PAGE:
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What is the difference between squid and calamari?

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Squid, calamari and cuttlefish are closely related cephalopod molluscs found in virtually all of the world’s oceans. They range from the very small to huge, deepwater inhabitants such as the giant squid (though deepwater species aren’t suitable to eat as they taste strongly of ammonia!).

Cuttlefish differ from squid and cuttlefish in having an internal ‘cuttlebone’. Calamaris have longer fins than the squids. There are many species of each, though.

Squid is cheaper and tougher; calamari is more tender and expensive. Squid is generally Nototodarus gouldi, also known as Gould’s squid, but a species named Teuthoidea is also targeted. Calamari come from the genus Sepioteuthis. You can see the word “sepia” in the name, which refers to their ink.

You can tell squid from calamari by the fins that form an arrow shape on the end of the squid’s hood. The fins of calamari extend almost all the way down the hood.

You can make squid as tender as calamari by marinating it with kiwi fruit. Try buying smaller squid, chopping up their fins and tentacles and stuffing these back into the hood with breadcrumbs and slowly cooking in a tomato and garlic sauce. The slow cooking tenderises the squid’s flesh.

Preparation & Cooking:

  • Nearly all parts of squid, calamari and cuttlefish are edible, including the bodies (known as ‘hoods’ ‘tubes’ or ‘mantles’), fins (or ‘wings’), tentacles and the ink, which can be used to colour and flavour rice or pasta dishes. See Spaghetti al nero di seppia (squid ink spaghetti).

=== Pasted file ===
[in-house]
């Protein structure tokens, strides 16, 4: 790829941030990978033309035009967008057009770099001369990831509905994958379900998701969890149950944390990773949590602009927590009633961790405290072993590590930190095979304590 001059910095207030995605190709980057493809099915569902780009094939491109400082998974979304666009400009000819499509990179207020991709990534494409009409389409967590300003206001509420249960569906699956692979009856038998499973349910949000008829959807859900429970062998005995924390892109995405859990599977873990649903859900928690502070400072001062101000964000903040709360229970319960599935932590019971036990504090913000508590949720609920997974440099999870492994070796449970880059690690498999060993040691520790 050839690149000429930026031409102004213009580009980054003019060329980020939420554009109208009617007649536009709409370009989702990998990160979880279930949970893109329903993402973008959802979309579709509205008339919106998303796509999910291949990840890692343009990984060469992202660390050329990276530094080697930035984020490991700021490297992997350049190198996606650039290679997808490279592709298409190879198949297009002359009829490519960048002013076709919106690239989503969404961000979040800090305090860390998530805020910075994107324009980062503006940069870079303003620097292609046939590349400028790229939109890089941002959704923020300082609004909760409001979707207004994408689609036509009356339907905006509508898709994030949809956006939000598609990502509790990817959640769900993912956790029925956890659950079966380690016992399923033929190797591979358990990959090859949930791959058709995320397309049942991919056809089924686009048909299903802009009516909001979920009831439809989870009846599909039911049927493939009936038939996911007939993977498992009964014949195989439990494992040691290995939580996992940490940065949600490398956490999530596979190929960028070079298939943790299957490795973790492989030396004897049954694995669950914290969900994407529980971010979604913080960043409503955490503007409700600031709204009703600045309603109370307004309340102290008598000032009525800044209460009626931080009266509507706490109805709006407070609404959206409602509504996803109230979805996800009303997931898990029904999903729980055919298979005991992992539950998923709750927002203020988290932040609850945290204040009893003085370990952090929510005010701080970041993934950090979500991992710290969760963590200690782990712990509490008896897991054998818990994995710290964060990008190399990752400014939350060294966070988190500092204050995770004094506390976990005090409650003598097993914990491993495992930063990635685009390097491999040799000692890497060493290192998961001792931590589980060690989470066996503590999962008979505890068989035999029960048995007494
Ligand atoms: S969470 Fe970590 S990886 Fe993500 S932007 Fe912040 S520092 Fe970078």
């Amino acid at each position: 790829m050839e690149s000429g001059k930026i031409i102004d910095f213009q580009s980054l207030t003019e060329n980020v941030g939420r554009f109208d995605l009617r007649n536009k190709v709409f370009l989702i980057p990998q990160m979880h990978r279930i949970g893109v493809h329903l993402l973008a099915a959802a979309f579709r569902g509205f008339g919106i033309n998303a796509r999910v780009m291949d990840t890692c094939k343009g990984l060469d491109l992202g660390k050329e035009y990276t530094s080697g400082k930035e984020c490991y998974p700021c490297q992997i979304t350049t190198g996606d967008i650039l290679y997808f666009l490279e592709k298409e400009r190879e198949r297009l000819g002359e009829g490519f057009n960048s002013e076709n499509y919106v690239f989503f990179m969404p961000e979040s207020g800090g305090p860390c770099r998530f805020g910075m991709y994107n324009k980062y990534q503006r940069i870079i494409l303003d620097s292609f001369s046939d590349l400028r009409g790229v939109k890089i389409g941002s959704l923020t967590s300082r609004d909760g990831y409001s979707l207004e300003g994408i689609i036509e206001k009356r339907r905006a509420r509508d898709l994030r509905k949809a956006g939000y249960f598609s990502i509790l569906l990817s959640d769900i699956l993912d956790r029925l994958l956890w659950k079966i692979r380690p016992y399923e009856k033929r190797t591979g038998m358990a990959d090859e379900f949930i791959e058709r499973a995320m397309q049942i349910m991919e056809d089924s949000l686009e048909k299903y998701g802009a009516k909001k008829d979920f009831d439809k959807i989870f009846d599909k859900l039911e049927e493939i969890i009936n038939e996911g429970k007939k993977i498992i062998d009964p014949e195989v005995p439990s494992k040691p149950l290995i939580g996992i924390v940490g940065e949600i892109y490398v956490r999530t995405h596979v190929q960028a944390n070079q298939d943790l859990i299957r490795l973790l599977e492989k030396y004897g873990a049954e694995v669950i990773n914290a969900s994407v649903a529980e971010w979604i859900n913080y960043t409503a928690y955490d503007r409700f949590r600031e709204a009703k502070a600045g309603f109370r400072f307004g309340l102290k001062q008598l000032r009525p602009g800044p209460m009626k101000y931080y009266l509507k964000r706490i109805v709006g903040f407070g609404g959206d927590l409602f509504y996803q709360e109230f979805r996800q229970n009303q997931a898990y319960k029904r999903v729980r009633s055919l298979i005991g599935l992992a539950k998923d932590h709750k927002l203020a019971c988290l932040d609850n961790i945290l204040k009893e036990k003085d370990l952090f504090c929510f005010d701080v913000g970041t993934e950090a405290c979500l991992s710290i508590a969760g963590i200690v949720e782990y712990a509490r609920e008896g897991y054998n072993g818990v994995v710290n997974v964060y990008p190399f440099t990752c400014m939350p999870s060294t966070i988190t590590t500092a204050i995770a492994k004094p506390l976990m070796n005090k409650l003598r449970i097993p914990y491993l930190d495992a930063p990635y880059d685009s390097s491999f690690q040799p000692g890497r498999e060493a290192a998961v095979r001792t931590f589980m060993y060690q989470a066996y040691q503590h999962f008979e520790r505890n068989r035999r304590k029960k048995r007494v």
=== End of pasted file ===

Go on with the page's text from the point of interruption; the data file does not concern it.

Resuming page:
• Generally, cuttlefish are the most flavoursome of the three and calamari flesh is more tender then that of squids. squid, cuttlefish and calamari can be used interchangeably.
  • The rules for cooking of squid, cuttlefish and calamari are all the same – they require either a short cooking time on a high heat (such as frying, deepfrying, grilling or BBQ’ing) or a long slow cook on a low heat (usually with a wet method such as a braise). Anything in between will result in a tough product. Scoring the flesh will allow heat to penetrate quickly and evenly, aiding cooking and resulting in tender eating qualities.
  • The flesh of these species pick up flavours well and so are suited to marinating.
  • The shape of the ‘tubes’ make them suited to stuffing.
  • Very fresh specimens can be eaten raw or marinated in citrus for a ceviche.


  • Calamari has long triangular flaps on both sides of the body. Squid has pointed flaps which are smaller, at the narrow end of the body.
  • Squids are larger in size than Calamaris.
  • Calamari has side fins running along the whole length of the body on both the sides. In squids, the side fins are found only for a shorter length of the body on both the sides.
  • Calamari flesh is tenderer than that of squid.
  • Squid is best for stuffing and stewing, while Calamari is best for frying, stir frying, and grilling dishes.
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